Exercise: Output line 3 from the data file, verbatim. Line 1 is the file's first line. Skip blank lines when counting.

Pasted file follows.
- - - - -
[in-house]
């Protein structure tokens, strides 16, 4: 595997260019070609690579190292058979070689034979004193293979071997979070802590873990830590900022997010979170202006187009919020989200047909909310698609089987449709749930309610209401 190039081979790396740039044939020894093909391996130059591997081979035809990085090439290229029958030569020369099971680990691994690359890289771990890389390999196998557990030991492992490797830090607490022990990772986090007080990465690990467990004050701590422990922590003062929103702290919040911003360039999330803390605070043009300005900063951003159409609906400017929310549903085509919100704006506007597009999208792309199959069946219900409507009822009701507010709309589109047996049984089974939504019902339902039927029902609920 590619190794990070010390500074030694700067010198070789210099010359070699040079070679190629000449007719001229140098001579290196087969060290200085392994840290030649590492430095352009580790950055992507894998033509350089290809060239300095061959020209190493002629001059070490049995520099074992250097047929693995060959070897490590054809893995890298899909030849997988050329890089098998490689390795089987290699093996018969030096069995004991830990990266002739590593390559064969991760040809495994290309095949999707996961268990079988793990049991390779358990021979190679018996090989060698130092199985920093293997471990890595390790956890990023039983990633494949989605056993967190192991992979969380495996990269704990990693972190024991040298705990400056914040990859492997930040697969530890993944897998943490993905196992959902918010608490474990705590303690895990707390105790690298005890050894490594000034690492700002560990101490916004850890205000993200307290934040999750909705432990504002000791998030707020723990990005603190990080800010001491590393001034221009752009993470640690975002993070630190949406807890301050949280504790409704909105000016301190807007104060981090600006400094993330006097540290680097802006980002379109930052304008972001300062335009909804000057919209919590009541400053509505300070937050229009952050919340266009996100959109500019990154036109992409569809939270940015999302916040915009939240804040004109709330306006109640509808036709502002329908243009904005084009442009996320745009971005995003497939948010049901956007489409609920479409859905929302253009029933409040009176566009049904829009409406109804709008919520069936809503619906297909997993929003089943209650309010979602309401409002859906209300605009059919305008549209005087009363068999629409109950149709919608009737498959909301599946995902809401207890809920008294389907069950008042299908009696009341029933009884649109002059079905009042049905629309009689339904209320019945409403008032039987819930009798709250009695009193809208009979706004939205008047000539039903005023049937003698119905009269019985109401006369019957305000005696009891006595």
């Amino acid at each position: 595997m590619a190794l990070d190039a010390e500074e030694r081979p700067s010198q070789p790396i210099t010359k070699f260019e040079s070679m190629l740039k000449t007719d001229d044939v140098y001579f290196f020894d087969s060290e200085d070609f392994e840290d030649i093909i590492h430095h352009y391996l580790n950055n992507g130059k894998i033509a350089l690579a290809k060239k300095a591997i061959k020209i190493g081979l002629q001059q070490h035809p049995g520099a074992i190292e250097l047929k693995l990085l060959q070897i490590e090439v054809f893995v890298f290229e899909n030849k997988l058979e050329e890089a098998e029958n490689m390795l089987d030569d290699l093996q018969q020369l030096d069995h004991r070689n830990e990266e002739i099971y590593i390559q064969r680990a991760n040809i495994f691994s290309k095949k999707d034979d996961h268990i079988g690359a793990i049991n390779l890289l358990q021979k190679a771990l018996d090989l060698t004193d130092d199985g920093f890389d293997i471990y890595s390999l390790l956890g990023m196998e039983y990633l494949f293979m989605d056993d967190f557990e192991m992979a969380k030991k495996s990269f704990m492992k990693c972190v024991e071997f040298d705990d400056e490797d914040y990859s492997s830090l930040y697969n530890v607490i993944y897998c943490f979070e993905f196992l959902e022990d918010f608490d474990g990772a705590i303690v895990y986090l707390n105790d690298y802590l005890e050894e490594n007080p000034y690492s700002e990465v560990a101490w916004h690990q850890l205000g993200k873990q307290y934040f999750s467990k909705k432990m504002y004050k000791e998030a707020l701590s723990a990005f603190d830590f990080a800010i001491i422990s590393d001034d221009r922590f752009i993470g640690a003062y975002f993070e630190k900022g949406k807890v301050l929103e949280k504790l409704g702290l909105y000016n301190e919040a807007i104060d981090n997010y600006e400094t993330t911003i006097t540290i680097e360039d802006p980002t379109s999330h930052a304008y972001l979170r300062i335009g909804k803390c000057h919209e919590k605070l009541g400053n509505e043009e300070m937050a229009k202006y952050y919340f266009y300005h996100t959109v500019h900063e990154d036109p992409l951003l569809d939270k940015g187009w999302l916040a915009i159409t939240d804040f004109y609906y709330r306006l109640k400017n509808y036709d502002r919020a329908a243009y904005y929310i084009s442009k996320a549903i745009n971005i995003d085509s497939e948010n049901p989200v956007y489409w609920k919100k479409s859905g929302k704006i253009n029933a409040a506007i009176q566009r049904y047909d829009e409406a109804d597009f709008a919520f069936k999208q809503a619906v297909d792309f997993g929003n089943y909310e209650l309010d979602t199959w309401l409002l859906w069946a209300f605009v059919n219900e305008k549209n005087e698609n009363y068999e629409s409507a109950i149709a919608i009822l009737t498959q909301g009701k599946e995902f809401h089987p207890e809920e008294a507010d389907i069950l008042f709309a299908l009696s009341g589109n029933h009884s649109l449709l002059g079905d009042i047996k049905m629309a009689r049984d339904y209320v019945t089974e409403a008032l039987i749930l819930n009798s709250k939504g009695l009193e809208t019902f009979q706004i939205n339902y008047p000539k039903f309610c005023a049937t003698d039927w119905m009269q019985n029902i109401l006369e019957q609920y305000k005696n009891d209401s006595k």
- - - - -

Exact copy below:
């Amino acid at each position: 595997m590619a190794l990070d190039a010390e500074e030694r081979p700067s010198q070789p790396i210099t010359k070699f260019e040079s070679m190629l740039k000449t007719d001229d044939v140098y001579f290196f020894d087969s060290e200085d070609f392994e840290d030649i093909i590492h430095h352009y391996l580790n950055n992507g130059k894998i033509a350089l690579a290809k060239k300095a591997i061959k020209i190493g081979l002629q001059q070490h035809p049995g520099a074992i190292e250097l047929k693995l990085l060959q070897i490590e090439v054809f893995v890298f290229e899909n030849k997988l058979e050329e890089a098998e029958n490689m390795l089987d030569d290699l093996q018969q020369l030096d069995h004991r070689n830990e990266e002739i099971y590593i390559q064969r680990a991760n040809i495994f691994s290309k095949k999707d034979d996961h268990i079988g690359a793990i049991n390779l890289l358990q021979k190679a771990l018996d090989l060698t004193d130092d199985g920093f890389d293997i471990y890595s390999l390790l956890g990023m196998e039983y990633l494949f293979m989605d056993d967190f557990e192991m992979a969380k030991k495996s990269f704990m492992k990693c972190v024991e071997f040298d705990d400056e490797d914040y990859s492997s830090l930040y697969n530890v607490i993944y897998c943490f979070e993905f196992l959902e022990d918010f608490d474990g990772a705590i303690v895990y986090l707390n105790d690298y802590l005890e050894e490594n007080p000034y690492s700002e990465v560990a101490w916004h690990q850890l205000g993200k873990q307290y934040f999750s467990k909705k432990m504002y004050k000791e998030a707020l701590s723990a990005f603190d830590f990080a800010i001491i422990s590393d001034d221009r922590f752009i993470g640690a003062y975002f993070e630190k900022g949406k807890v301050l929103e949280k504790l409704g702290l909105y000016n301190e919040a807007i104060d981090n997010y600006e400094t993330t911003i006097t540290i680097e360039d802006p980002t379109s999330h930052a304008y972001l979170r300062i335009g909804k803390c000057h919209e919590k605070l009541g400053n509505e043009e300070m937050a229009k202006y952050y919340f266009y300005h996100t959109v500019h900063e990154d036109p992409l951003l569809d939270k940015g187009w999302l916040a915009i159409t939240d804040f004109y609906y709330r306006l109640k400017n509808y036709d502002r919020a329908a243009y904005y929310i084009s442009k996320a549903i745009n971005i995003d085509s497939e948010n049901p989200v956007y489409w609920k919100k479409s859905g929302k704006i253009n029933a409040a506007i009176q566009r049904y047909d829009e409406a109804d597009f709008a919520f069936k999208q809503a619906v297909d792309f997993g929003n089943y909310e209650l309010d979602t199959w309401l409002l859906w069946a209300f605009v059919n219900e305008k549209n005087e698609n009363y068999e629409s409507a109950i149709a919608i009822l009737t498959q909301g009701k599946e995902f809401h089987p207890e809920e008294a507010d389907i069950l008042f709309a299908l009696s009341g589109n029933h009884s649109l449709l002059g079905d009042i047996k049905m629309a009689r049984d339904y209320v019945t089974e409403a008032l039987i749930l819930n009798s709250k939504g009695l009193e809208t019902f009979q706004i939205n339902y008047p000539k039903f309610c005023a049937t003698d039927w119905m009269q019985n029902i109401l006369e019957q609920y305000k005696n009891d209401s006595k």